12. Alice Cooper - Love it to Death

Uncle Alice remains a pivotal figurehead of rock and metal and even though he's had a couple of random slip-ups in his career, very very few stand up to the regality of Alice Cooper. Gruesome theatrics and audile rock nightmares are only a couple dimensions to Alice Cooper's stature. Love it to Death boasts "I'm Eighteen," one of the cornerstone anthems of rebel rock, yet the album as a whole is daring, inventive and it should be considered one of the first authentic heavy metal albums along with anything Zeppelin and Sabbath laid down.

11. Accept - Restless and Wild

I truly adore Metal Heart and Balls to the Wall and wish there was room for both on this list, but Restless and Wild is the foundation of both Accept and U.D.O., not to mention damn near every power metal band of the eighties and beyond.


Metal Mark said...

Hanoi Rocks took their influences from 70's glam acts like the New York Dolls, Alice Cooper and early Aerosmith. Plus they mixed in punk influences as well and added their own quirky touches. Way different from the glam like Poison, Warrant and others of that kind.

Pantera along with Metallica helped keep metal alive in the mainstream during the 90's. I guess that's important to some extent even though the metal underground was still around then as well. Yet really the music is kind of like metal for meatheads.
For me Prong was the band knocking out real kick in the gut metal in the early to mid 90's.

Metal Mark said...

So now we know the top ten will likely include Reign in blood, Master of puppets, Shout at the devil, Powerslave, a Mastodon album and probably another Sabbath album with the debut or Paranoid being the predictable choices. I would also think the Scorps would probably be in there too since you have not picked them yet.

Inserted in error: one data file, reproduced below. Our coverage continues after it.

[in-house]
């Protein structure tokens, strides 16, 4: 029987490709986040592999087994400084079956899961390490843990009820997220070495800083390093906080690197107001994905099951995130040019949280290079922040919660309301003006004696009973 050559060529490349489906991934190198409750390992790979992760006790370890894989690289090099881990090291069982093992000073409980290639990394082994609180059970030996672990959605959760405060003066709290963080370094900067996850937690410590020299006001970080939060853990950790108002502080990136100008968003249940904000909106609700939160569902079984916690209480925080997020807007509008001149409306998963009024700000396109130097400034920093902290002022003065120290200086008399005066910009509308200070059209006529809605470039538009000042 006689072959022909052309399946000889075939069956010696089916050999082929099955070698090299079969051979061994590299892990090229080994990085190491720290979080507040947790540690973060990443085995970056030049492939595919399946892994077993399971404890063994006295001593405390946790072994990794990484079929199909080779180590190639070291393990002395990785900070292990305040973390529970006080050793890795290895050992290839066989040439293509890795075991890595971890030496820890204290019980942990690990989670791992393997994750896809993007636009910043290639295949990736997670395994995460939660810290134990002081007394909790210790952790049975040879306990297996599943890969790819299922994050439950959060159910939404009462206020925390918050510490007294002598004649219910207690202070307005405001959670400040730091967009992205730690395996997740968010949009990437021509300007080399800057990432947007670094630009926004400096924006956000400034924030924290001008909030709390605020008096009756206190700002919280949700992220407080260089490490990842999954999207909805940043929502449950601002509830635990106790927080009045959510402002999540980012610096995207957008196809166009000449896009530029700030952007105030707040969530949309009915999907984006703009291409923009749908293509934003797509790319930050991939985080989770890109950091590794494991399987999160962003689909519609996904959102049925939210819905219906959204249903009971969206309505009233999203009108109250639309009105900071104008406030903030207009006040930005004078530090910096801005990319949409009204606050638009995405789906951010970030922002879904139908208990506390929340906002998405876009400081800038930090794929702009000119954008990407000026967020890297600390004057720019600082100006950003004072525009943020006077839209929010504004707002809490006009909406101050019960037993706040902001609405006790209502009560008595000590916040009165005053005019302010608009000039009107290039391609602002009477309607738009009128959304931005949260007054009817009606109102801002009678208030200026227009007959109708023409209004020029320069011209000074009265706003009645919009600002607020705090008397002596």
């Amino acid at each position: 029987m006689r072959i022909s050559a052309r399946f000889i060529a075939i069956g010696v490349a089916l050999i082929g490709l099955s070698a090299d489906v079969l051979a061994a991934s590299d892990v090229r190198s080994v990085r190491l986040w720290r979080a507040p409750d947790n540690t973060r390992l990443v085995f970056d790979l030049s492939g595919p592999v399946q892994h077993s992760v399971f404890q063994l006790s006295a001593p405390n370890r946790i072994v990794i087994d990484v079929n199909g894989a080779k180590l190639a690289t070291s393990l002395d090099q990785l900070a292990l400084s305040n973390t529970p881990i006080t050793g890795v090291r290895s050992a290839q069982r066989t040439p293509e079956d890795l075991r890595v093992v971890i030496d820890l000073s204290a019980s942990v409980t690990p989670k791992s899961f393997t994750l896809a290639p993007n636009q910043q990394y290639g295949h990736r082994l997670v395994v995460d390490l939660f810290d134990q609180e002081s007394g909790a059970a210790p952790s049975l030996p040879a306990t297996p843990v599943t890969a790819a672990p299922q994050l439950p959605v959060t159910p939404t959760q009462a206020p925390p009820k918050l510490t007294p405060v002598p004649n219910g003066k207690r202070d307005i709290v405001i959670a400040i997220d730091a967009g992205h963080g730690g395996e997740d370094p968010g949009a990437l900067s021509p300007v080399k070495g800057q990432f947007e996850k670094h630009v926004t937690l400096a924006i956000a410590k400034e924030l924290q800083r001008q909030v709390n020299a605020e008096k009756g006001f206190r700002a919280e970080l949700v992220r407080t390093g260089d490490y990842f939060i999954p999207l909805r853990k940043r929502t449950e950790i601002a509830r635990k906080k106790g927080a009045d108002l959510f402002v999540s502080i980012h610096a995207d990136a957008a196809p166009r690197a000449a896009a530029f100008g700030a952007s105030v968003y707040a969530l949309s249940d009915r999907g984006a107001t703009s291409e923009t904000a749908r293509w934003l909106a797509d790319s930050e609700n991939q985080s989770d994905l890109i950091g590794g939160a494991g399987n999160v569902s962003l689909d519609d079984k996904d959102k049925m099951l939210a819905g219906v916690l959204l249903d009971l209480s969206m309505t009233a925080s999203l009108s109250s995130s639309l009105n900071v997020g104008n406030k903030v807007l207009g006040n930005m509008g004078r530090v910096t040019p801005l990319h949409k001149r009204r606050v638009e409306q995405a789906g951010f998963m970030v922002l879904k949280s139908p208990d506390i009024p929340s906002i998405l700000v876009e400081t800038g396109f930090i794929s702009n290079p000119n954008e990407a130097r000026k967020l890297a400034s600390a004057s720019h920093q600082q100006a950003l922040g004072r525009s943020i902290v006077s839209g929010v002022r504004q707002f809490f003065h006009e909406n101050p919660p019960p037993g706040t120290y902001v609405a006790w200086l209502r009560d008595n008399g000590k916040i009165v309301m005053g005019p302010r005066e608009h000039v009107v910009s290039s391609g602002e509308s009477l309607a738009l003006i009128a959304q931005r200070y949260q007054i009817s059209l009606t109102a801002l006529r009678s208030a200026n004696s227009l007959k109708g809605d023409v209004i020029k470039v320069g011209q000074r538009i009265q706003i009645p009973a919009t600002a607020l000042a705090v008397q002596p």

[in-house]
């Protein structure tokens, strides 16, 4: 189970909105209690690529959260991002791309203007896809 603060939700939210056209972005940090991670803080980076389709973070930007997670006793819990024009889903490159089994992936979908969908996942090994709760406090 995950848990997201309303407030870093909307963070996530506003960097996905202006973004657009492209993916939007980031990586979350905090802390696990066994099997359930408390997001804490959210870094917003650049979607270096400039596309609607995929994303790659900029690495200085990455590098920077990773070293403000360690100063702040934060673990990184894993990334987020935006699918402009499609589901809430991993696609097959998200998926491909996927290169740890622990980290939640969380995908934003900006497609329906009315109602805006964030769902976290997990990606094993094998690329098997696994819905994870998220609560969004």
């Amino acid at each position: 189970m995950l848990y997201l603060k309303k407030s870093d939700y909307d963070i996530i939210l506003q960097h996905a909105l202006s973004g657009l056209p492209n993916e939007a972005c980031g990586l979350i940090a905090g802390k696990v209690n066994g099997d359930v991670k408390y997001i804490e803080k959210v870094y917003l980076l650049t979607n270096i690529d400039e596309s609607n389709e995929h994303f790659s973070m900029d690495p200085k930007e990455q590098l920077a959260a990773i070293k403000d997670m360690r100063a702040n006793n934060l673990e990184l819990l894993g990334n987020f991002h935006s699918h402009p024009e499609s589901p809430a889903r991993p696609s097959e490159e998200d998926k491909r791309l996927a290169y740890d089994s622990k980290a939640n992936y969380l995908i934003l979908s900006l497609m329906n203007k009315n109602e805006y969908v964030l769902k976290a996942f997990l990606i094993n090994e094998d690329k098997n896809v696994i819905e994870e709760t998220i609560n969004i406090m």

Ray Van Horn, Jr. said...

Yeah, Hanoi were in a different league and it's a shame they were buried underground and more known for the death of Razzle at Vince Neil's hands.

Believe me, I wanted Prong on this list and had them and the Scorps' Lovedrive on the original cut. I am having a post-discussion blurb on Tuesday after the final segment has been posted. If this list didn't need to cover the broad spectrum of heavy metal from the 70s to now, it would've been easier to leave my original choices of Prove You Wrong, Lovedrive and the first Metal Church that were sitting on the first draft of the list. I forget who I had to bump out to make room for VH, but it would've been a cardinal sin to leave that one off.

I actually forgot Pantera on the first draft because I'm just tired of hearing all of their songs played ad nauseum, so someone else got booted to give them their due. I had to make this list as much about my readers and metal fans overall outside of just my personal preferences. Some of it is admittedly self-serving, but I tried to be all-encompassing on top of subjective.

Ray Van Horn, Jr. said...

Well, thanks to cjk's keen observation and my doofy bit of "Whaaaaat?" Prong has been rescued back into the list at number 30, though I meant to take Beg to Differ. Ugh, my head these days.

Metal Mark said...

I am sure it's hard to narrow it down to 100 and included everyone you want to. The only one I would argue most for is the Scorps. Are bands like Girlschool and Manowar really more important metal listening than the Scorpions? I think you be hard pressed to find many people who would say that. The Scorps are likely the most important German metal band of all time. So from that country you included Accept, Destruction, Kreator and Warlock but not the Scorpions. Would anyone else anywhere say that Warlock are more important to metal than the Scorps?